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Hybrid grapes are a well kept secret to wine consumers, especially in Midwest wine country

Even though 80 percent of the world’s wine is made from the “big six” varieties of grapes, there is much more to winemaking.

For instance, I had the opportunity to taste a wine made from Habanero peppers last year. (Yes, there was a prolonged burning sensation left in my mouth.) Fruits Hills Winery and Orchard in Bristol has apple, strawberry, cherry and blueberry wines. Sake is technically a rice wine.

The big six – Riesling, Sauvignon Blanc, Chardonnay, Pinot Noir, Merlot and Cabernet Sauvignon – are examples of European wine grape varieties that are often requested by name.

Some of the bestselling wines from Indiana’s largest winery, Oliver Winery in Bloomington, are its Soft Red (made with Concord grapes), Soft Rose (Catawba) and Soft White (Niagara); none of which are European varieties.

In fact, these particular grapes are considered an entirely different species than European grapes, or Vitis vinifera. Concord, Catawba and Niagara are classified as species Vitis labrusca.

While the Concord grape is native to North America, Catawba and Niagara are considered classes of hybrid grapes. Catawba is thought to be the result of breeding between Vitis labrusca and Vitis vinifera. Niagara is a crossing between Concord and Cassady, both Vitis labrusca.

Historically, hybrid grape varieties produced insufficient tannins for red wine production, and usually displayed off-putting levels of acidity. The EU has severely restricted the commercial use of hybrid grapes in Europe.

In the last twenty years, there has been development of hybrids that are particularly cold weather tolerant and have shorter growing seasons. Much of this work continues at Cornell and the University of Minnesota.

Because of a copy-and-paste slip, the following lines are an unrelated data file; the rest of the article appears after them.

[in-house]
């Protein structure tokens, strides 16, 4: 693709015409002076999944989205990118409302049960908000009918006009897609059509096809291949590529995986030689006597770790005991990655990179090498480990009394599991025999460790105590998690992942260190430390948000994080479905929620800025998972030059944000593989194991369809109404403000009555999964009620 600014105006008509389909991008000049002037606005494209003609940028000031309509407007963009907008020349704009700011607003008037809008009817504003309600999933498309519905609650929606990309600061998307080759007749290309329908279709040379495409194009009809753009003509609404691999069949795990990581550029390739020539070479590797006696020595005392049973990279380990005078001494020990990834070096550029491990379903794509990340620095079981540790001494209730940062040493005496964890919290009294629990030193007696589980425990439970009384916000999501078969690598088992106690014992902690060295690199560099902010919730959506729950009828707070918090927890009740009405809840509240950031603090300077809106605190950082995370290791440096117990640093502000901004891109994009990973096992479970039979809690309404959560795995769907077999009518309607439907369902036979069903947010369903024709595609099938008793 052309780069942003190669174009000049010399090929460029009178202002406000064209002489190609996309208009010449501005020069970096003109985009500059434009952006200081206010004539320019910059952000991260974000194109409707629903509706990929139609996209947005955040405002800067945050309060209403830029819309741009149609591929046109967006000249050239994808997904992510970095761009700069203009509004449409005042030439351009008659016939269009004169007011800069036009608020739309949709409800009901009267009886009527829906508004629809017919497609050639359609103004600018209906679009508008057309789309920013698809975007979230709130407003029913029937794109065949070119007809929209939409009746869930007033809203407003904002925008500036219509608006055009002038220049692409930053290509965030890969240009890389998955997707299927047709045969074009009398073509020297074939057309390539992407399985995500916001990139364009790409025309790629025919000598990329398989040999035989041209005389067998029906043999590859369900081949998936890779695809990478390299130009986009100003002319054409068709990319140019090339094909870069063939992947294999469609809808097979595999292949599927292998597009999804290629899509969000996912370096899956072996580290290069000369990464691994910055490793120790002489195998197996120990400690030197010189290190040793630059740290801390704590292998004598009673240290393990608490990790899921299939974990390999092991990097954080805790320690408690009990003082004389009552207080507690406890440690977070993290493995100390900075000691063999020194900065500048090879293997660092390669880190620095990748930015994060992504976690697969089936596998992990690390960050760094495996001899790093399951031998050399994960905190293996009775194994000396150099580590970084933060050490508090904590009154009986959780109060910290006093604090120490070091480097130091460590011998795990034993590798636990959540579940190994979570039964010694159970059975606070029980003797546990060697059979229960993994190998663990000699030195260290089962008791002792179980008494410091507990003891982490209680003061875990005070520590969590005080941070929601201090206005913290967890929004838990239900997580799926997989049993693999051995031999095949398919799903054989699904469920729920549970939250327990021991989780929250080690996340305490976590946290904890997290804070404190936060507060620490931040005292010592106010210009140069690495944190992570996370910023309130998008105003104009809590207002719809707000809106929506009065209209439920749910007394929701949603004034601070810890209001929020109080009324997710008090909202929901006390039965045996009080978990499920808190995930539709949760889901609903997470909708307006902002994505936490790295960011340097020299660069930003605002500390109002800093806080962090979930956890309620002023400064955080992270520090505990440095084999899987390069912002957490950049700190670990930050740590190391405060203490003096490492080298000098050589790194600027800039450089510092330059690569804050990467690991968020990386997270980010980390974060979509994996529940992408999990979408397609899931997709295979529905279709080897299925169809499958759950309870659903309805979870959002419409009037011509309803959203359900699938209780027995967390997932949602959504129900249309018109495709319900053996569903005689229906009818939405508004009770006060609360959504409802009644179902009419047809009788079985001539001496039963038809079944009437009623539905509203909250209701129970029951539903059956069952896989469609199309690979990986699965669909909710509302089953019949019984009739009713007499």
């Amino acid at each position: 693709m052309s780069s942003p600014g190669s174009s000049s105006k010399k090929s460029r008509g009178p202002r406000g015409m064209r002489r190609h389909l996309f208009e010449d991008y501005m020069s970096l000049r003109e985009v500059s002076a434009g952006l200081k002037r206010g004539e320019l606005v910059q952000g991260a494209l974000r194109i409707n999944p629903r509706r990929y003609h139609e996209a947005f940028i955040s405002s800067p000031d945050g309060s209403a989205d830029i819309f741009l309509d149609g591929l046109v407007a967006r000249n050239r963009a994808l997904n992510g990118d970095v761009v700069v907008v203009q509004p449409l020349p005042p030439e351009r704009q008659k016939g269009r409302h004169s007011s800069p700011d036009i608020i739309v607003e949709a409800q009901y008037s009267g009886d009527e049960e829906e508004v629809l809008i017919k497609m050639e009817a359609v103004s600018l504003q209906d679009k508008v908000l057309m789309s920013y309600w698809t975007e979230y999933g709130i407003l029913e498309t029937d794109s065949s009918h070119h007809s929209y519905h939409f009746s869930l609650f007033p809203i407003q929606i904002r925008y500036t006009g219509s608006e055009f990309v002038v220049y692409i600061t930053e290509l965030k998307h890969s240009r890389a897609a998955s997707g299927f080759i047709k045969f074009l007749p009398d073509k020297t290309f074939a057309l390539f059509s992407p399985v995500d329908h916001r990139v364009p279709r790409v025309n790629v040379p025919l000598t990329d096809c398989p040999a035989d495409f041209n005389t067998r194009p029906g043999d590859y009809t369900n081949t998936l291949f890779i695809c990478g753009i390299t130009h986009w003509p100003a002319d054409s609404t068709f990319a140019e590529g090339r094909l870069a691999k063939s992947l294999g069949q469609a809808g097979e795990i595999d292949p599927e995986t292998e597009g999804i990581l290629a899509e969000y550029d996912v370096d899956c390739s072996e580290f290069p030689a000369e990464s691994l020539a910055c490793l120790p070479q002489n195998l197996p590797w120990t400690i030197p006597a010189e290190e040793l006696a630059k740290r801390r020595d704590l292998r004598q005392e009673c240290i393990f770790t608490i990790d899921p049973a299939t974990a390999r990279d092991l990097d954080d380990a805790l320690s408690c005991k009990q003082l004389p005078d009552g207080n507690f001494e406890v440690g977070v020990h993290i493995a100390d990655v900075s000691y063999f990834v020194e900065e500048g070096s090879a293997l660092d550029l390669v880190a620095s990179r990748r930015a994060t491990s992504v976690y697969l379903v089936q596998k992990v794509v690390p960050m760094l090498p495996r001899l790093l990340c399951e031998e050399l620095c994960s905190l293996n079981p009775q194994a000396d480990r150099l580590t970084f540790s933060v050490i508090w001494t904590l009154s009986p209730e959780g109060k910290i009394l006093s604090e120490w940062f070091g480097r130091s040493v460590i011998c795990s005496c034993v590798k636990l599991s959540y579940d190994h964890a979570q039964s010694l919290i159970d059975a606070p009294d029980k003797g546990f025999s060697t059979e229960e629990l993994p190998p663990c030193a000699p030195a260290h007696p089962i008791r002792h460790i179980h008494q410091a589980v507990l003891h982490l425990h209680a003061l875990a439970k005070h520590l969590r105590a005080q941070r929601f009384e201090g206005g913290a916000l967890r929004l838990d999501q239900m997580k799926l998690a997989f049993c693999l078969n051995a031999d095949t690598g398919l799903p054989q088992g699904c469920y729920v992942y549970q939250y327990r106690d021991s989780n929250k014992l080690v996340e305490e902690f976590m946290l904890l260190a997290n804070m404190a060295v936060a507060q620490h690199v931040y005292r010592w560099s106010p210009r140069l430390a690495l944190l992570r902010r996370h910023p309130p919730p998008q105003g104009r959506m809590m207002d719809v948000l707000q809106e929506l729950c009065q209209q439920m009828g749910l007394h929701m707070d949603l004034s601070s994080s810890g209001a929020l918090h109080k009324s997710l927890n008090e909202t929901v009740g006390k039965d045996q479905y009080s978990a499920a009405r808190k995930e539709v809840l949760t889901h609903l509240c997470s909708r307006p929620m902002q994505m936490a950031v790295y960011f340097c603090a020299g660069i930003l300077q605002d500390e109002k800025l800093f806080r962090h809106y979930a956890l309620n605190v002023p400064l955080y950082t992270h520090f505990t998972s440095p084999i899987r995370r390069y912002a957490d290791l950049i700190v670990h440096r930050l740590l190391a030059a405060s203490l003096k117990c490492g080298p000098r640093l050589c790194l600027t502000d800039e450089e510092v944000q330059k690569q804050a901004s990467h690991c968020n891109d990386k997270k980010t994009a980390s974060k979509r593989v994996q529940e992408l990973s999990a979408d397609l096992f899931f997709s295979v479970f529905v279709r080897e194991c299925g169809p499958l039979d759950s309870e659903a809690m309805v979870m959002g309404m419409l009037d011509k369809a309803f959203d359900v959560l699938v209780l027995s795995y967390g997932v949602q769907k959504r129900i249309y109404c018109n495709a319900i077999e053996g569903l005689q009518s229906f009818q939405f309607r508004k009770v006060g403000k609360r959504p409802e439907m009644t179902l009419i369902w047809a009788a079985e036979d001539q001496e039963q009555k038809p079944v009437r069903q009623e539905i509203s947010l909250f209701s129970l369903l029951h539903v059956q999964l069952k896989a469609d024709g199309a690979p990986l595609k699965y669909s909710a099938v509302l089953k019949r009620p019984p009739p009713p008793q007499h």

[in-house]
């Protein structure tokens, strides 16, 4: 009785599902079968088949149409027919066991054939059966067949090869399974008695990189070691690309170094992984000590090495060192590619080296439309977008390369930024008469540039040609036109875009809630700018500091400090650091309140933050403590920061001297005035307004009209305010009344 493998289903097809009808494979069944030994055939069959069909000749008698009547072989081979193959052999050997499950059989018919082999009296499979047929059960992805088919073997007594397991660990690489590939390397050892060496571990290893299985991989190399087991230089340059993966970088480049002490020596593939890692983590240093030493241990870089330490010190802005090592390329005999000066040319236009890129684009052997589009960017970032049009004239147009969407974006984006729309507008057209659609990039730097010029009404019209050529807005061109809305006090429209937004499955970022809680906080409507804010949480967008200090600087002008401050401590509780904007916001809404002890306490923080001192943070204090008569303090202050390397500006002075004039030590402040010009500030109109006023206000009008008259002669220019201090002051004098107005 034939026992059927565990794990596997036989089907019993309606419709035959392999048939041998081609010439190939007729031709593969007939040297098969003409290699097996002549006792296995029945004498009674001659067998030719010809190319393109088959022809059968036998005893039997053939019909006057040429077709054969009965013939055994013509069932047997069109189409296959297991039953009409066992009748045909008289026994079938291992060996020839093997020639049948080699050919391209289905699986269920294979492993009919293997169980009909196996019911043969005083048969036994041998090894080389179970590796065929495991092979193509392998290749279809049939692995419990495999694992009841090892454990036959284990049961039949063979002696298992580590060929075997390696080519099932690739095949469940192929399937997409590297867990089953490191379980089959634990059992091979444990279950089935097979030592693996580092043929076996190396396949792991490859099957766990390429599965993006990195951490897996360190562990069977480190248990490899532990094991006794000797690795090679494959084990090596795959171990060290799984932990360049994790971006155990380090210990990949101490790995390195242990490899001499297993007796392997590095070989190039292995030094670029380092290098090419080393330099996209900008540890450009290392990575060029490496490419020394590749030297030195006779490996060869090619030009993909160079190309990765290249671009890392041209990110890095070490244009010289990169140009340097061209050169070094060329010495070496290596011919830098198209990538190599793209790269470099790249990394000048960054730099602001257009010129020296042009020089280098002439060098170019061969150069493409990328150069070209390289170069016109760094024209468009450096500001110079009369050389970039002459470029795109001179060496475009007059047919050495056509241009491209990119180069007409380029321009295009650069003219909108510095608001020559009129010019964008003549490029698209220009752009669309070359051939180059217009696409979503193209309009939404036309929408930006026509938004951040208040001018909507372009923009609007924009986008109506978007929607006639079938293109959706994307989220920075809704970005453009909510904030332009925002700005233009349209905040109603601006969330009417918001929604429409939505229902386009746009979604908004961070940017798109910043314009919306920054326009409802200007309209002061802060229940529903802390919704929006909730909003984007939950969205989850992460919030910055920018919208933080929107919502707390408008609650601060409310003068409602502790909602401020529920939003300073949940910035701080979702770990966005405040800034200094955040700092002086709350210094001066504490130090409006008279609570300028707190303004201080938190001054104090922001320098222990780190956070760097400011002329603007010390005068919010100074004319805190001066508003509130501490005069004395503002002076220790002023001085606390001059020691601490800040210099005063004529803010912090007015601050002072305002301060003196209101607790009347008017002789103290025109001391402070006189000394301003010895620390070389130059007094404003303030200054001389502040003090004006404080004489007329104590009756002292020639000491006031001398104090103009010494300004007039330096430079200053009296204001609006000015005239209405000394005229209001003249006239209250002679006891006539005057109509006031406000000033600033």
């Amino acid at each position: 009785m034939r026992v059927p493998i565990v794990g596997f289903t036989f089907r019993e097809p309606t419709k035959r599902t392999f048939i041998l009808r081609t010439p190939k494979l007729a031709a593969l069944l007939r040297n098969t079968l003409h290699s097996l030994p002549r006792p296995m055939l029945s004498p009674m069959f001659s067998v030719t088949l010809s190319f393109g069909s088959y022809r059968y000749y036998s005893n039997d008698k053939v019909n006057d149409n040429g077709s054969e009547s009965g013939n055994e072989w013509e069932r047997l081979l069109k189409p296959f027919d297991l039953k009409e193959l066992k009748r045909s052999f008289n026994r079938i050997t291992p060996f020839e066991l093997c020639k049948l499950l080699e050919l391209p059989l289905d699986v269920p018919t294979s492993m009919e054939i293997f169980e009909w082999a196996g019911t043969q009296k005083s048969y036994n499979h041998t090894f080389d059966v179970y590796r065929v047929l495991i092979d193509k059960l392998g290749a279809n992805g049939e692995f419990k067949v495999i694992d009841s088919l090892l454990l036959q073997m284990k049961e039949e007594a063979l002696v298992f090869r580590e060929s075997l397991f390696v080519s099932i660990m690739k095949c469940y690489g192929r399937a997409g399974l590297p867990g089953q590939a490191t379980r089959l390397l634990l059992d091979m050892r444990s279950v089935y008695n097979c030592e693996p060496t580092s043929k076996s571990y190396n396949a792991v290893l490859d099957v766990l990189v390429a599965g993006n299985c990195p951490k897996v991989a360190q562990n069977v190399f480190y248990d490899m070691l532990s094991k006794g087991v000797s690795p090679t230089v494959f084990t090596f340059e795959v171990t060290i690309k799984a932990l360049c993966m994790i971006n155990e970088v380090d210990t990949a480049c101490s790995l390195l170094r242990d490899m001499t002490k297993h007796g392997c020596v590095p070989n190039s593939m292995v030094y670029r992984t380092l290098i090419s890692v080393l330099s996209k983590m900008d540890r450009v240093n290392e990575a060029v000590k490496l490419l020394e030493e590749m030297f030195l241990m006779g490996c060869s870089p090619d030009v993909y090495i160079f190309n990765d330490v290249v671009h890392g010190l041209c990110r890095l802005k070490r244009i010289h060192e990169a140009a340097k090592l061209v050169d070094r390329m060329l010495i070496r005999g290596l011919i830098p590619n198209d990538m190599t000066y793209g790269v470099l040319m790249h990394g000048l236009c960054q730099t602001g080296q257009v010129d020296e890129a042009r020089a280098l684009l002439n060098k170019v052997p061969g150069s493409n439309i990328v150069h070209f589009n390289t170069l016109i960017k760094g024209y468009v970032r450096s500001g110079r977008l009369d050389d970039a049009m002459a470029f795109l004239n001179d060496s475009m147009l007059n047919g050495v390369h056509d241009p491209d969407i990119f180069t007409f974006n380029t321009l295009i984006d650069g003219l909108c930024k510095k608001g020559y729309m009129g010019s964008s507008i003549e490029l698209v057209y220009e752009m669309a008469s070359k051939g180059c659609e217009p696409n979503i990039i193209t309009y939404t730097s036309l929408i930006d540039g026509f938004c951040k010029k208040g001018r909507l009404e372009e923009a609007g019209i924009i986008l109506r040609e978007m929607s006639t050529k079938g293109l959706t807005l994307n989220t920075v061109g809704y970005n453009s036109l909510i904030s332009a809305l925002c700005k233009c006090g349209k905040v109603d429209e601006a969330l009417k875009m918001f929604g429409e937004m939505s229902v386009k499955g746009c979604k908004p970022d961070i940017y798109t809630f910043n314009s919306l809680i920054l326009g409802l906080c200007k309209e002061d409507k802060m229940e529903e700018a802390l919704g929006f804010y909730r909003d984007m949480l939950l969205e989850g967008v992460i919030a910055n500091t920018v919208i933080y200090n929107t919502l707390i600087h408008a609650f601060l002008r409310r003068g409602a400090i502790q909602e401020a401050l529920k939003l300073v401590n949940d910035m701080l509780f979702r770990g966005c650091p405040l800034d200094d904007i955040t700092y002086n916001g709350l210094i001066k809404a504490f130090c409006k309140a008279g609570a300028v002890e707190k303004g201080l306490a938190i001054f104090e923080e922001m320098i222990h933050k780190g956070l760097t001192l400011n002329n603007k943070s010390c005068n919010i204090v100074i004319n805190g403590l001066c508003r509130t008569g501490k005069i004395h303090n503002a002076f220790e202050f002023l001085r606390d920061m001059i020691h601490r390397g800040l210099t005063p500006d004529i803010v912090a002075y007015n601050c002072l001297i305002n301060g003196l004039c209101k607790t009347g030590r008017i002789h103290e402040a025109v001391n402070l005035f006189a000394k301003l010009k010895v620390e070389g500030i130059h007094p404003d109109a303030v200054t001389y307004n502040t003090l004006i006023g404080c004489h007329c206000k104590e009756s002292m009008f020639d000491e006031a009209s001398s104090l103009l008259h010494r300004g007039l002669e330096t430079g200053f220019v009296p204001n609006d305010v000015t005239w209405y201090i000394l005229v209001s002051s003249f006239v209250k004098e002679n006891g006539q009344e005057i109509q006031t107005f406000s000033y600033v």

Chamborcin (France, released 1963), Chardonel (USA, 1953), Crimson Cabernet (USA, 2002), Marquette (USA, 2006), Marechal Foch (France, 1910), Noiret (USA, 1973), Seyval Blanc (France, 1921), Traminette (USA, 1965) and Vignoles (France, 1930) are high quality northern hybrid grape cultivars that are grown in Indiana and Michigan.

In a recent post on his blog Intoxicology Report, Chris Kassel wrote: “In Michigan, wine folks often have conversations about our ‘signature’ grape, and although you’ve got Riesling camps and Pinot Gris camps and Cabernet Franc camps, there is no faction that casts in our lot with the hybrids.”

The industry focus has always been on familiar, sellable vinifera vartietals. In my opinion, the status of hybrid wines is more an issue of recognition and branding rather than taste profile or preference.

One strategy used by producers to introduce consumers to hybrids is blending these wines and giving them a proprietary name (avoiding the use of unfamilar hybrid names on the label).

An example is Satek Winery’s 2013 Kreibaum Bay Larry’s Luscious Red, which won double gold, best in class Chamborcin blend, at last year’s Indy International Wine Competition.

My advise is to not dismiss hybrid wines too quickly. Once tasted, you may get to know and enjoy them. I have.


  • Vignoles is well suited for northern climates. Its bud break is unusually late; thus, frosts that ravage other budding vines won’t touch Vignoles. Dana Huber of Huber Orchard and Winery in southern Indiana described the experience of Vignoles wine as tasting “a fruit basket in a glass.” Huber’s 2012 Vignoles won “2013 Wine of the Year” at the Indy International Wine Competition.
  • There were about 2,000 wineries in the U.S. in 2000; today, there are more than 8,000, according to the industry publication Wines and Vines. At last count, Indiana has over 90.
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